Alphabetic Guide to Child Care - Fears and phobias

Fears and Phobias

Babies are fearful about being dropped, and they're frightened by a sudden loud noise. (You can make babies cry by saying, “Boo!” When they get older and catch on, they'll think it's fun to be scared.) Toddlers are taught to be afraid of a hot stove, and as children get a little older, they develop night fears that become bad dreams. Many parents transmit, deliberately or unknowingly, some of their fears to their children: fear of dogs, or thunder and lightning, or infection by germs.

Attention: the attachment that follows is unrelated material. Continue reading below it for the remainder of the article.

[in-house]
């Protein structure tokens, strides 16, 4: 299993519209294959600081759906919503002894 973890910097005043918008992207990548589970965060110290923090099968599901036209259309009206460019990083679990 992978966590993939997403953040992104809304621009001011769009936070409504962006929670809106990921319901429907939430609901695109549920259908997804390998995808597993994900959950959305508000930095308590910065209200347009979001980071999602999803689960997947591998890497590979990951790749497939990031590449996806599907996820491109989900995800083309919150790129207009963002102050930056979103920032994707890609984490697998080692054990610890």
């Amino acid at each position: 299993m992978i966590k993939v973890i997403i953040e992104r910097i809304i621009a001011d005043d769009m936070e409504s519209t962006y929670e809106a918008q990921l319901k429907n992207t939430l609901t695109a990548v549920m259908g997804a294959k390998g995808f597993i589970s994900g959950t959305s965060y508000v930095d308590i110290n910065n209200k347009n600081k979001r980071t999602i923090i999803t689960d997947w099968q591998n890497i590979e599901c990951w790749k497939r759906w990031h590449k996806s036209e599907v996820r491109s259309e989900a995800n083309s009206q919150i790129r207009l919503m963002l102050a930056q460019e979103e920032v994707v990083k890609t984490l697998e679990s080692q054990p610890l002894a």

Only a thin line separates sensible caution from anxiety. Where a threat of punishment is involved, an anxiety may develop that can last a lifetime. Parents should control the impulse to say such things as, “Don't eat that, it's going to make you sick” or “Don't climb so high, you're going to fall” or “Don't play in the mud; the germs will make you sick.” Or, worse yet, “If you do that, the bogey man will get you” or “God will punish you.”

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